# Exponents Lesson Plan: Exponent Battle

Grade Levels: 3-5, 6-8, 9-12

In this lesson plan, adaptable for grades 5-12, students watch the BrainPOP movie Exponents and explore the other features in this topic to learn how exponents provide a simple way of expressing really big (or small) numbers. Students then apply their understanding by playing a game called “Exponent Battle.”

### Lesson Plan Common Core State Standards Alignments

Grade: 05

CCSS.Math.Content.5.NBT.A.2

Explain patterns in the number of zeros of the product when multiplying a number by powers of 10, and explain patterns in the placement of the decimal point when a decimal is multiplied or divided by a power of 10. Use whole-number exponents to denote powers of 10.

Grade: 06

CCSS.Math.Content.6.EE.A.1

Write and evaluate numerical expressions involving whole-number exponents.

Grade: 06

CCSS.Math.Content.6.EE.A.2c

Evaluate expressions at specific values of their variables. Include expressions that arise from formulas used in real-world problems. Perform arithmetic operations, including those involving whole-number exponents, in the conventional order when there are no parentheses to specify a particular order (Order of Operations). For example, use the formulas V = s3 and A = 6 s2 to find the volume and surface area of a cube with sides of length s = 1/2.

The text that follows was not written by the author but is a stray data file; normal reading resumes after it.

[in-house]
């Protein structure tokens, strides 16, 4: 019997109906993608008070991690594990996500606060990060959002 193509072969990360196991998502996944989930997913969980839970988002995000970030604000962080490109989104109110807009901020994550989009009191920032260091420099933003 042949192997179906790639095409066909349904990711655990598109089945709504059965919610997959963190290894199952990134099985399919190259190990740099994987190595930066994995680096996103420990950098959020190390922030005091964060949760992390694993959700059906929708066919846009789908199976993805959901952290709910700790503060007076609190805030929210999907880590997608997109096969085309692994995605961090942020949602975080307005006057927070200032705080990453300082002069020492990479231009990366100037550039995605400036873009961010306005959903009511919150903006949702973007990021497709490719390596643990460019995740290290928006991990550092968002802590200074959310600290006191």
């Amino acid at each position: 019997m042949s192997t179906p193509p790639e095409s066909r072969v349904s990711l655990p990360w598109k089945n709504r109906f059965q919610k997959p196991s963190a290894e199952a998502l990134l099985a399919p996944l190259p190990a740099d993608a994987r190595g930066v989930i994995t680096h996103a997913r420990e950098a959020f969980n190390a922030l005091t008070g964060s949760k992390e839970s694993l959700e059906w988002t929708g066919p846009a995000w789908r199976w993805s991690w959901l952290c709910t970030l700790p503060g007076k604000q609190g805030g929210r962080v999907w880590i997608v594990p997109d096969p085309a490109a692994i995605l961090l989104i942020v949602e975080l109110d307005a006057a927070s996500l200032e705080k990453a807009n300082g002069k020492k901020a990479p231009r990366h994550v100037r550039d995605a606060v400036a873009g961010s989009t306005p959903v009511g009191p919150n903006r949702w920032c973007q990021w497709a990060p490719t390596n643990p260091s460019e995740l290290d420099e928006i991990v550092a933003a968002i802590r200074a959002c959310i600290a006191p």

Grade: 06

CCSS.Math.Content.6.EE.A.4

Identify when two expressions are equivalent (i.e., when the two expressions name the same number regardless of which value is substituted into them). For example, the expressions y + y + y and 3y are equivalent because they name the same number regardless of which number y stands for..

Grade: 08

CCSS.Math.Content.8.EE.A.1

Know and apply the properties of integer exponents to generate equivalent numerical expressions. For example, 32 × 3–5 = 3–3 = 1/33 = 1/27.

Grade: 08

CCSS.Math.Content.8.EE.A.2

Use square root and cube root symbols to represent solutions to equations of the form x2 = p and x3 = p, where p is a positive rational number. Evaluate square roots of small perfect squares and cube roots of small perfect cubes. Know that √2 is irrational.

Grade: 08

CCSS.Math.Content.8.EE.A.3

Use numbers expressed in the form of a single digit times an integer power of 10 to estimate very large or very small quantities, and to express how many times as much one is than the other.

*For example, estimate the population of the United States as 3 times 108 and the population of the world as 7 times 109, and determine that the world population is more than 20 times larger*.
Grade: 08

CCSS.Math.Content.8.EE.A.4

Perform operations with numbers expressed in scientific notation, including problems where both decimal and scientific notation are used. Use scientific notation and choose units of appropriate size for measurements of very large or very small quantities (e.g., use millimeters per year for seafloor spreading). Interpret scientific notation that has been generated by technology

Grade: 09, 10, 11, 12

CCSS.Math.Content.HSF-LE.A.3